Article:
We talked to Jonathan Driver - the Global Brand Ambassador for Johnnie Walker Blue Label and understand more about the market trend in Asia for premium whiskies.
What exactly does a Global Brand Ambassador do?
One of the main things a Brand Ambassador has to do is to be able to speak to the people who bought into your product. In the old days you get a figure head or spokesman but today you need to be able to spread and hold an open dialogue with the consumer and answer their questions. For example, recently I went to Peru where I spent time being grilled by whisky experts there.
How big is the scale of competition for Scotch whisky today?
I think the scale right now is interesting, because it’s quite polarized with some big players. You see regional strength like Chivas, who are our nearest rivals being very strong in North America. Competition is fierce, it’s not just whiskies alone as there are other categories as well I can proudly say that Johnnie Walker is one of the truly global entities out there.
Well, one of the key characteristics for us is from inception over 150 years ago; we’ve viewed the business as very global. In our early days of business Johnnie Walker was already sold in key markets such as Australia, Asia, South Africa and South America. In 1920 we were already on sale in 120 countries around the world. We found distributors and built the business while being far removed away from home. When we look at it now, that was the foundation of Johnnie Walker as a brand.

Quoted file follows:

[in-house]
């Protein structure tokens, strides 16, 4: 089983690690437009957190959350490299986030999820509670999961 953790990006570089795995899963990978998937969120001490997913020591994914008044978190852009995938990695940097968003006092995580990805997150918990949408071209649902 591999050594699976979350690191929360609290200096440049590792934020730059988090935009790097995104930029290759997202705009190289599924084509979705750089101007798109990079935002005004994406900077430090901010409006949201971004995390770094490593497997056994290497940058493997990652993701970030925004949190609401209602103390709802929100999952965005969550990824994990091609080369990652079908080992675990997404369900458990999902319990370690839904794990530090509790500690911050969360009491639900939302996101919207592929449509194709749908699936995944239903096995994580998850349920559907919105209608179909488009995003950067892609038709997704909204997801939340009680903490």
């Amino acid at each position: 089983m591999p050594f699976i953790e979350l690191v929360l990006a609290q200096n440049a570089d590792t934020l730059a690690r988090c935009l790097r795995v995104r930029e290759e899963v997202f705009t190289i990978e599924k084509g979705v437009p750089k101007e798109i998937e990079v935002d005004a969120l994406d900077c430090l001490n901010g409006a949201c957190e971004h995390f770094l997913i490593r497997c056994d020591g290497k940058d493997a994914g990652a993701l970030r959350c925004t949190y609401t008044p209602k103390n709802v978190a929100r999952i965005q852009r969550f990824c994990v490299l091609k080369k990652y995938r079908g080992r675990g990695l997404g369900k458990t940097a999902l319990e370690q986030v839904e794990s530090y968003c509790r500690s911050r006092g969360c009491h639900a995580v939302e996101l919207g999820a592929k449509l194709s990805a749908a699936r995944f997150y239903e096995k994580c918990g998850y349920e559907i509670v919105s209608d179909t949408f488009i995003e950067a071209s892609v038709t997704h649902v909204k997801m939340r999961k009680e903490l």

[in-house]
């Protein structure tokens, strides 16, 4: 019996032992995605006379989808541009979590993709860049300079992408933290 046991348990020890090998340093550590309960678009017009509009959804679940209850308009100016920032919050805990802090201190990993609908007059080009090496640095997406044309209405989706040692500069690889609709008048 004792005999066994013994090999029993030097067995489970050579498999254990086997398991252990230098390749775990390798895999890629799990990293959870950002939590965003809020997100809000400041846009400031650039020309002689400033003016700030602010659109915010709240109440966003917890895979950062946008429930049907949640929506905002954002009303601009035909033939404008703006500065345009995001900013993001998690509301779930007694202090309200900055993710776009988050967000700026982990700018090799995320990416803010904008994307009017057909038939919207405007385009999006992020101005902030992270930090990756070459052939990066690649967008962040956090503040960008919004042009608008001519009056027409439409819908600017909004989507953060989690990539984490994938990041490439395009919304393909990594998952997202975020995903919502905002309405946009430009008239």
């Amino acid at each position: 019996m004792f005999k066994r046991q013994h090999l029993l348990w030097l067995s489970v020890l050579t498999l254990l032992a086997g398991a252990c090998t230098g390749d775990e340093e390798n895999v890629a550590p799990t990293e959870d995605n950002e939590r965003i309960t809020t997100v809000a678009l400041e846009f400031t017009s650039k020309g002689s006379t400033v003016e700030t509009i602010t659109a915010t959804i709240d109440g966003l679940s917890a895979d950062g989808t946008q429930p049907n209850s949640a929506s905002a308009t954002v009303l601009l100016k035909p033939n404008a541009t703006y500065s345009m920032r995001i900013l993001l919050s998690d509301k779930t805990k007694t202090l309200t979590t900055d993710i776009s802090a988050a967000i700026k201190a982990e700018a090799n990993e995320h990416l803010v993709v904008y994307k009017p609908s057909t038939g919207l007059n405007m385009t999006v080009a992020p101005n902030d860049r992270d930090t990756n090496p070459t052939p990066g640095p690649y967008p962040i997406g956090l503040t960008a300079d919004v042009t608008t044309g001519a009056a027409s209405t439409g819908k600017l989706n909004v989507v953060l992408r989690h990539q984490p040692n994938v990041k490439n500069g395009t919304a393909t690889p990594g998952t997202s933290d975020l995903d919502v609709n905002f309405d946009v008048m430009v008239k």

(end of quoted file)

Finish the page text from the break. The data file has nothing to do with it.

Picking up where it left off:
How would you rate the market in Asia?
It’s not really a new market but it’s a very emerging one, saying that we have had presence in several Asian countries for a long time. If you look at the structure of the markets like Metropolitan China, that’s new; but our business in China is very old, we’ve been there since 1910. In Singapore, we’ve been there since 1890.
In terms of market split, do you see certain brands or bottles work better?
I think there used to be a generalisation. For example, the American market in the 1920s and 30s, they preferred lighter whisky so it was more of grain influenced in the blends. Then in China there was an opinion that everyone preferred Cognac; whereas in Korea, Japan and Taiwan, they’d preferred whisky. In my opinion, this could have related back to what was available in the market. I think now these markets are a whole lot more sophisticated. If you look at the shelves now, 30 years ago you might have five; these days you can find some with 30.
What do you drink when you’re at home?
I’m not as big of a drinker as I was before. But whenever I’m at home, I always treat myself with a bit of whisky at the end of the evening to sort of end the day on a nice relaxing note. I have a bottle of Blue Label just for that occasion.